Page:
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Biogenics Research Institute
Other Respiratory Tract Disorders
Hypersensitivity Pneumonitis
Idiopathic Intersitial Lung Disease

Pulmonary Function Tests (PFT)

Pulmonary function tests are central to establishing the type of lung disorder during the diagnostic phase. They may prove very useful during environmental (natural) avoidance-challenge techniques to determine causative environments and effectiveness of remediation efforts. These tests may be the only effective measurement of progression or non-progression as the patient is followed over time.


Spirometry This is the most common pulmonary function test that is utilized to determine if there has been any damage done to the lung. There are 4 important measurements of spirometry that are very useful in the diagnosis, treatment, and monitoring of respiratory tract disorders caused by an environmental contamination. These measurements include Forced Vital Capacity (FVC), Forced Expiratory Volume 1 (FEV1) , FEV1/FVC ratio and the same values after response to bronchodilator. This response should be measured to determine if these medications would be helpful. Many patients with a variety of pulmonary disorders may have a bronchospastic component.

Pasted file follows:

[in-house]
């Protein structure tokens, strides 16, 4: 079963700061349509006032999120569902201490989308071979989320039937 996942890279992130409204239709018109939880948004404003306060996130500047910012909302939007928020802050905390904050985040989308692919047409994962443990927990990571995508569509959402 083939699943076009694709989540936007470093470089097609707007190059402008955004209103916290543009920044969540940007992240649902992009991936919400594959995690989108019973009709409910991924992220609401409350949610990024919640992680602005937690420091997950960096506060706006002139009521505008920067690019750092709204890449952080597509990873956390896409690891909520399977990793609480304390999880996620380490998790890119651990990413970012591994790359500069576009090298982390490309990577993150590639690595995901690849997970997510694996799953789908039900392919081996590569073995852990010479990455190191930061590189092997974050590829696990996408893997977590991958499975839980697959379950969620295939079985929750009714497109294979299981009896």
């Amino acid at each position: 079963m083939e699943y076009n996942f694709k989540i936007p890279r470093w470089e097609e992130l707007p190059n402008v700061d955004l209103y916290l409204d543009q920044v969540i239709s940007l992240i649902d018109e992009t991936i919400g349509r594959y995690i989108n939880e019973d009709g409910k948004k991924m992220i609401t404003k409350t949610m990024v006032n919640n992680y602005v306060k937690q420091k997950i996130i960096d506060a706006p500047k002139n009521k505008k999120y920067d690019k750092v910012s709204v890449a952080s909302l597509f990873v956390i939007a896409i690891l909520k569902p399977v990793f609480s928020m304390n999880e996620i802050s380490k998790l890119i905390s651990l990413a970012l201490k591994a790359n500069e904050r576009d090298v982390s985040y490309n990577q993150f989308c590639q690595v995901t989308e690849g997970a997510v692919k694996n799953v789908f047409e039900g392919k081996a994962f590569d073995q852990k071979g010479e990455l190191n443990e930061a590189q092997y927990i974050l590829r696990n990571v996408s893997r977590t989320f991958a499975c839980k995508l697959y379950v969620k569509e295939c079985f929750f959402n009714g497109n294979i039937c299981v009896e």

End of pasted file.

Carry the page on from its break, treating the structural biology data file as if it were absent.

Forced Vital Capacity (FVC) This is a component of spirometry that measures the amount of air expelled when taking a deep breath and forcibly blowing out as much air as possible. The FVC is usually abnormal in the interstitial lung diseases. Early in the course of many cases of interstitial lung disease FVC may be within normal range. Some cases may persist for years on treatments without developing an abnormality of FVC. The FVC generally declines with progression of illness.


Forced Expiratory Volume 1st second (FEV1) This is a component of spirometry that measures the amount of air expelled in the 1st second of the forced vital capacity (FVC). The FEV1 is a measure of obstruction to air flow and is usually normal in interstitial lung disease. 

FEV1/FVC ratio This ratio is helpful in differentiating between obstructive lung diseases (emphysema and asthma) and the restrictive lung diseases. The ratio is reduced in the obstructive lung diseases and may be better than predicted normal in the restrictive diseases.


Response to Bronchodilators This response should be measured to determine if a bronchodilater would be helpful in a symptomatic fashion. Many patients with an inflammatory lung disorder may have a non-specific reactive lower airway manifested by cough, chest tightness, mucous production, and wheezing.


Total Lung Volumes These measurements become important during the diagnosis phase of an evaluation to differentiate between an obstructive defect with air trapping and a true reduction in total lung capacity. Total lung volumes are usually reduced in interstitial lung diseases and may be increased in obstructive lung diseases.


Diffusion Studies These measurements may be done at rest and with exercise. Diffusion tests measure the ability to move gases (oxygen and carbon dioxide) from inside the lung to inside the bloodstream. Diffusion studies are usually reduced in interstitial lung diseases and may be reduced in severe obstructive lung diseases, as well.